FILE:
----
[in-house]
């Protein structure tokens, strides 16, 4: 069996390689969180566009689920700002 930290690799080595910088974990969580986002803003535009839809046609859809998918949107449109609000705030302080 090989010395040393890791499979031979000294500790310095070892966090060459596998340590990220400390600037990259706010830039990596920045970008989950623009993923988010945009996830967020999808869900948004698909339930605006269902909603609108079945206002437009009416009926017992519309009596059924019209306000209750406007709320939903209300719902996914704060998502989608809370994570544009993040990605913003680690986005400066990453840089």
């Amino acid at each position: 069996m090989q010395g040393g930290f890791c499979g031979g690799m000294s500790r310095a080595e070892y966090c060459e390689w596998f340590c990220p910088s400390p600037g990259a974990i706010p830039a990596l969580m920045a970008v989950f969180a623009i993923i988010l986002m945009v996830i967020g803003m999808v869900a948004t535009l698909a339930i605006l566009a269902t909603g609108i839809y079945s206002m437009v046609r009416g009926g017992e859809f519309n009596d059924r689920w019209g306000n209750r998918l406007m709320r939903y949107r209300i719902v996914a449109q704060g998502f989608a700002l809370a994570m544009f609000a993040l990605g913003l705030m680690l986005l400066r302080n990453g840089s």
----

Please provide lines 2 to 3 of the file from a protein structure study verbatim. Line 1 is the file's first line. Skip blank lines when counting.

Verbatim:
């Protein structure tokens, strides 16, 4: 069996390689969180566009689920700002 930290690799080595910088974990969580986002803003535009839809046609859809998918949107449109609000705030302080 090989010395040393890791499979031979000294500790310095070892966090060459596998340590990220400390600037990259706010830039990596920045970008989950623009993923988010945009996830967020999808869900948004698909339930605006269902909603609108079945206002437009009416009926017992519309009596059924019209306000209750406007709320939903209300719902996914704060998502989608809370994570544009993040990605913003680690986005400066990453840089």
């Amino acid at each position: 069996m090989q010395g040393g930290f890791c499979g031979g690799m000294s500790r310095a080595e070892y966090c060459e390689w596998f340590c990220p910088s400390p600037g990259a974990i706010p830039a990596l969580m920045a970008v989950f969180a623009i993923i988010l986002m945009v996830i967020g803003m999808v869900a948004t535009l698909a339930i605006l566009a269902t909603g609108i839809y079945s206002m437009v046609r009416g009926g017992e859809f519309n009596d059924r689920w019209g306000n209750r998918l406007m709320r939903y949107r209300i719902v996914a449109q704060g998502f989608a700002l809370a994570m544009f609000a993040l990605g913003l705030m680690l986005l400066r302080n990453g840089s």